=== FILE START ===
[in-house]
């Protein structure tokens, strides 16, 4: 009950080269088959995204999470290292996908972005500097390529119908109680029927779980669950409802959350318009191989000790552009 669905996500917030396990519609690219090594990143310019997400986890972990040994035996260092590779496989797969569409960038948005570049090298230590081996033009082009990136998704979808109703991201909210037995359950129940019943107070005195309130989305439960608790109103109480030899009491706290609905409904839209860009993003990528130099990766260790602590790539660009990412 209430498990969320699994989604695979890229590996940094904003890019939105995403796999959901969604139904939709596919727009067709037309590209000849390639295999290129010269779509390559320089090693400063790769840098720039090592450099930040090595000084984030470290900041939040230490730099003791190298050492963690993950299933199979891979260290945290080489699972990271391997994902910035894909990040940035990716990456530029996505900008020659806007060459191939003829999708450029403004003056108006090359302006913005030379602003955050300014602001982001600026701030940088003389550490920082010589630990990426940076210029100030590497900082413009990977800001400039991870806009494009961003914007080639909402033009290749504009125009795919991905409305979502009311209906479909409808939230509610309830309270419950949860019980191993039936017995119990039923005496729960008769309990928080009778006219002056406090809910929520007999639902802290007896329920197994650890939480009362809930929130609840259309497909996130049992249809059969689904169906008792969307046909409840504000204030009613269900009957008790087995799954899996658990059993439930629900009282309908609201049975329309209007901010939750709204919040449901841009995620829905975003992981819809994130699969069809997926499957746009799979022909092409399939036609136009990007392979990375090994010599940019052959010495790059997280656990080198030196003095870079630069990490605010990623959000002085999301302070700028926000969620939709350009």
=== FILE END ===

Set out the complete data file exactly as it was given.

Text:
[in-house]
């Protein structure tokens, strides 16, 4: 009950080269088959995204999470290292996908972005500097390529119908109680029927779980669950409802959350318009191989000790552009 669905996500917030396990519609690219090594990143310019997400986890972990040994035996260092590779496989797969569409960038948005570049090298230590081996033009082009990136998704979808109703991201909210037995359950129940019943107070005195309130989305439960608790109103109480030899009491706290609905409904839209860009993003990528130099990766260790602590790539660009990412 209430498990969320699994989604695979890229590996940094904003890019939105995403796999959901969604139904939709596919727009067709037309590209000849390639295999290129010269779509390559320089090693400063790769840098720039090592450099930040090595000084984030470290900041939040230490730099003791190298050492963690993950299933199979891979260290945290080489699972990271391997994902910035894909990040940035990716990456530029996505900008020659806007060459191939003829999708450029403004003056108006090359302006913005030379602003955050300014602001982001600026701030940088003389550490920082010589630990990426940076210029100030590497900082413009990977800001400039991870806009494009961003914007080639909402033009290749504009125009795919991905409305979502009311209906479909409808939230509610309830309270419950949860019980191993039936017995119990039923005496729960008769309990928080009778006219002056406090809910929520007999639902802290007896329920197994650890939480009362809930929130609840259309497909996130049992249809059969689904169906008792969307046909409840504000204030009613269900009957008790087995799954899996658990059993439930629900009282309908609201049975329309209007901010939750709204919040449901841009995620829905975003992981819809994130699969069809997926499957746009799979022909092409399939036609136009990007392979990375090994010599940019052959010495790059997280656990080198030196003095870079630069990490605010990623959000002085999301302070700028926000969620939709350009």